Is NYC's Chelsea Still a Gayborhood?
By Neal Broverman
First it was Splash, then clothing store Camouflage, and now 20-year-old LGBT shop Rainbows & Triangles is closing, and some are worried Chelsea is shedding its gay reputation.
Rainbows & Triangles co-owner Steven Spiro is planning on soon shuttering his store, which stocks rainbow mugs, gay-themed coffee table books, greeting cards, Pride merchandise, and music. Spiro says the August closure of Chelsea's gay super-club, Splash, reduced some of the foot traffic that would bleed into his shop. But the main reason for the closure is the new building's owner refused to offer a new lease. As reported in Chelsea Now, one-third of all businesses on Chelsea's main drag of Eighth Avenue are now chain stores, franchises, or banks.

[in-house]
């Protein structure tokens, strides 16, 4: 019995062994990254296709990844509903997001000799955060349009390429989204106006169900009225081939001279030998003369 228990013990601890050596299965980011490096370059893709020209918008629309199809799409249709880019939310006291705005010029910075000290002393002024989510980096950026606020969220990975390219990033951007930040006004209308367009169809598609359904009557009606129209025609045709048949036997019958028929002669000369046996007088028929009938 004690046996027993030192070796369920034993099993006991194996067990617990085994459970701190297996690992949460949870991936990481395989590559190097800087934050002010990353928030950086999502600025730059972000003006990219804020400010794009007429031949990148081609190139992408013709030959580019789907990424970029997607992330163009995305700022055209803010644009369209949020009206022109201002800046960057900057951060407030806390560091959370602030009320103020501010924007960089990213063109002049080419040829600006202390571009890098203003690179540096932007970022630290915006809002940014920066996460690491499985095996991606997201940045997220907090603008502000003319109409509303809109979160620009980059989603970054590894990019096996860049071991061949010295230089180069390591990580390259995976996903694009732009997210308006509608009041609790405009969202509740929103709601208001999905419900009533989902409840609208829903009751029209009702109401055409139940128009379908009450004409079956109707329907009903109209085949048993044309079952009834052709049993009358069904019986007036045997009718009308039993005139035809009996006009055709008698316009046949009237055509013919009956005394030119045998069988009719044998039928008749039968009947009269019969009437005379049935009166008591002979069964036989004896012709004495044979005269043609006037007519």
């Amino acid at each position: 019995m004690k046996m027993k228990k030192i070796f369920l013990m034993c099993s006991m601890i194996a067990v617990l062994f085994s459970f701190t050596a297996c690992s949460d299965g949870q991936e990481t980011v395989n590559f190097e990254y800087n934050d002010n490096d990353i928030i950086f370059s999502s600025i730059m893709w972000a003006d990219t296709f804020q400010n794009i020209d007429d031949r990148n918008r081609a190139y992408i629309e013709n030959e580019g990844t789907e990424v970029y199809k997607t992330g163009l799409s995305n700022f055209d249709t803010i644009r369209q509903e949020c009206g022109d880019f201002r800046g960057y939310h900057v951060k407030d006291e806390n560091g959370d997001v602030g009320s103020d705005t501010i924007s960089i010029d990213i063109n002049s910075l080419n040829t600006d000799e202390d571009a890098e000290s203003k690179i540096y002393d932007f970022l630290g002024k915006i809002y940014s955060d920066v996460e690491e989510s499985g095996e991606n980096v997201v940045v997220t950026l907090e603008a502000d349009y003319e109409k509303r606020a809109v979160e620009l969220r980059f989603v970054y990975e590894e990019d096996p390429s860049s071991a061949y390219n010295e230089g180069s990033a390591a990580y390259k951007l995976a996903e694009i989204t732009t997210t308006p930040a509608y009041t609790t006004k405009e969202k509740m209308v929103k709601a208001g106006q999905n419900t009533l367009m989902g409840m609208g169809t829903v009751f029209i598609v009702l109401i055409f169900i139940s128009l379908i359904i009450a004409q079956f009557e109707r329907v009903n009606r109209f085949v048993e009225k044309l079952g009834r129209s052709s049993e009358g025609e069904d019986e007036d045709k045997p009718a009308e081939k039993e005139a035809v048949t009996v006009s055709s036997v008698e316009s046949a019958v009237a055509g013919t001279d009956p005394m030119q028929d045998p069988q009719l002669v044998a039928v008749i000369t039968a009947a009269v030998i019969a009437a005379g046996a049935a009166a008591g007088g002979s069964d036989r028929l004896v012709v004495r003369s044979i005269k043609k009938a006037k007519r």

Camouflage, opened by a gay man and his straight friend in 1976, recently closed thanks to rent increases. Co-owner Norm Usiak, who's straight, says many of the current residents of Chelsea buy their clothes online, which certainly didn't help them offset their rent bumps. Usiak is leaving the retail world, hoping to move into consulting. He just hopes a banal establishment doesn't take Camouflage's place, fearing that owners of area buildings are now catering to tourists walking to the nearby High Line.
“Camouflage will be pretty well forgotten, and there will be something else on this corner," Usiak says. "But do we really need another fast food store or bank? This is an incredible neighborhood that’s under a major change, and I’m hoping it still can keep a little bit of what makes it unique.”
It's not all bad news, though: the Nasty Pig clothing company is opening a flagship location on 19th Street. And some would argue that many gays have already decamped from Chelsea and headed to Hell's Kitchen, just as many left Greenwich Village in the '80s and '90s and moved to Chelsea.
Photo by Scott Stiffler/Chelsea Now